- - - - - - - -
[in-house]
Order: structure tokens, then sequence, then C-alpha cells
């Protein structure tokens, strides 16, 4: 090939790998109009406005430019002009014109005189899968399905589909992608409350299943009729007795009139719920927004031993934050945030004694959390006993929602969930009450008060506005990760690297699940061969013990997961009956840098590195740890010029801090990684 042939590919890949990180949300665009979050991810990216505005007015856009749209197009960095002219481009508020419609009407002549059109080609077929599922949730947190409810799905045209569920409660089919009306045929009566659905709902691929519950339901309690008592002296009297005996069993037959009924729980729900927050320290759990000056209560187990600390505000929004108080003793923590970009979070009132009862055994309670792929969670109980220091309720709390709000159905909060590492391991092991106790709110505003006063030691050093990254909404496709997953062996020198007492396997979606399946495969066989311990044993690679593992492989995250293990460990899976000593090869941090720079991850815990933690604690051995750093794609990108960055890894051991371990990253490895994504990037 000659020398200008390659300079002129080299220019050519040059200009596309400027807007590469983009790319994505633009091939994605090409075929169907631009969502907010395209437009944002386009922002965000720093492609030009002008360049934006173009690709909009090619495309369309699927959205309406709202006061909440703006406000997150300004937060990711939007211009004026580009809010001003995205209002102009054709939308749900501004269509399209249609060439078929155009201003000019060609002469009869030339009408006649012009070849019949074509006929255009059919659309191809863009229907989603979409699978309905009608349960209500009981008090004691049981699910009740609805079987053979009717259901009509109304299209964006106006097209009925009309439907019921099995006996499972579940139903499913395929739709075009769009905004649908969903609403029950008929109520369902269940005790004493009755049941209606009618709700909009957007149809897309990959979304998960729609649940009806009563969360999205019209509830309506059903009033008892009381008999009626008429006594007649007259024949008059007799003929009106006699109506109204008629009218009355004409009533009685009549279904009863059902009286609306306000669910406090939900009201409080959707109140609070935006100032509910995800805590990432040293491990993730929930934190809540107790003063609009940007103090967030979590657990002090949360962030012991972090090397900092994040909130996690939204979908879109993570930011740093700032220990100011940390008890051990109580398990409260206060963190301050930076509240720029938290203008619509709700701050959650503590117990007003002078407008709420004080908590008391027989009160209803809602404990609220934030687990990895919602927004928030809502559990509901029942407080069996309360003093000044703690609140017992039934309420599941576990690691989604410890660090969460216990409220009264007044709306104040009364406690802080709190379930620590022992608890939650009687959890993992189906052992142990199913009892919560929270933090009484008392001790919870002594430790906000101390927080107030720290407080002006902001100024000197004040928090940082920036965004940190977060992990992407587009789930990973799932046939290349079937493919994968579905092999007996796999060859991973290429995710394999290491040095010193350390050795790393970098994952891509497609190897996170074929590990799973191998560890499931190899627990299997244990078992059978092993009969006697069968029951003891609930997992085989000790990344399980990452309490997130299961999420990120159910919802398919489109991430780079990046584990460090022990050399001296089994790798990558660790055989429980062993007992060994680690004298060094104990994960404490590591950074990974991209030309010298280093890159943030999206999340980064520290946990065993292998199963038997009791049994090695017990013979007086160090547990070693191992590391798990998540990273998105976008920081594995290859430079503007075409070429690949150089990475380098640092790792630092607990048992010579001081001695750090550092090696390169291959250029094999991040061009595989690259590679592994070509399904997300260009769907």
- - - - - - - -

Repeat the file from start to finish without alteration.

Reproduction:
[in-house]
Order: structure tokens, then sequence, then C-alpha cells
């Protein structure tokens, strides 16, 4: 090939790998109009406005430019002009014109005189899968399905589909992608409350299943009729007795009139719920927004031993934050945030004694959390006993929602969930009450008060506005990760690297699940061969013990997961009956840098590195740890010029801090990684 042939590919890949990180949300665009979050991810990216505005007015856009749209197009960095002219481009508020419609009407002549059109080609077929599922949730947190409810799905045209569920409660089919009306045929009566659905709902691929519950339901309690008592002296009297005996069993037959009924729980729900927050320290759990000056209560187990600390505000929004108080003793923590970009979070009132009862055994309670792929969670109980220091309720709390709000159905909060590492391991092991106790709110505003006063030691050093990254909404496709997953062996020198007492396997979606399946495969066989311990044993690679593992492989995250293990460990899976000593090869941090720079991850815990933690604690051995750093794609990108960055890894051991371990990253490895994504990037 000659020398200008390659300079002129080299220019050519040059200009596309400027807007590469983009790319994505633009091939994605090409075929169907631009969502907010395209437009944002386009922002965000720093492609030009002008360049934006173009690709909009090619495309369309699927959205309406709202006061909440703006406000997150300004937060990711939007211009004026580009809010001003995205209002102009054709939308749900501004269509399209249609060439078929155009201003000019060609002469009869030339009408006649012009070849019949074509006929255009059919659309191809863009229907989603979409699978309905009608349960209500009981008090004691049981699910009740609805079987053979009717259901009509109304299209964006106006097209009925009309439907019921099995006996499972579940139903499913395929739709075009769009905004649908969903609403029950008929109520369902269940005790004493009755049941209606009618709700909009957007149809897309990959979304998960729609649940009806009563969360999205019209509830309506059903009033008892009381008999009626008429006594007649007259024949008059007799003929009106006699109506109204008629009218009355004409009533009685009549279904009863059902009286609306306000669910406090939900009201409080959707109140609070935006100032509910995800805590990432040293491990993730929930934190809540107790003063609009940007103090967030979590657990002090949360962030012991972090090397900092994040909130996690939204979908879109993570930011740093700032220990100011940390008890051990109580398990409260206060963190301050930076509240720029938290203008619509709700701050959650503590117990007003002078407008709420004080908590008391027989009160209803809602404990609220934030687990990895919602927004928030809502559990509901029942407080069996309360003093000044703690609140017992039934309420599941576990690691989604410890660090969460216990409220009264007044709306104040009364406690802080709190379930620590022992608890939650009687959890993992189906052992142990199913009892919560929270933090009484008392001790919870002594430790906000101390927080107030720290407080002006902001100024000197004040928090940082920036965004940190977060992990992407587009789930990973799932046939290349079937493919994968579905092999007996796999060859991973290429995710394999290491040095010193350390050795790393970098994952891509497609190897996170074929590990799973191998560890499931190899627990299997244990078992059978092993009969006697069968029951003891609930997992085989000790990344399980990452309490997130299961999420990120159910919802398919489109991430780079990046584990460090022990050399001296089994790798990558660790055989429980062993007992060994680690004298060094104990994960404490590591950074990974991209030309010298280093890159943030999206999340980064520290946990065993292998199963038997009791049994090695017990013979007086160090547990070693191992590391798990998540990273998105976008920081594995290859430079503007075409070429690949150089990475380098640092790792630092607990048992010579001081001695750090550092090696390169291959250029094999991040061009595989690259590679592994070509399904997300260009769907």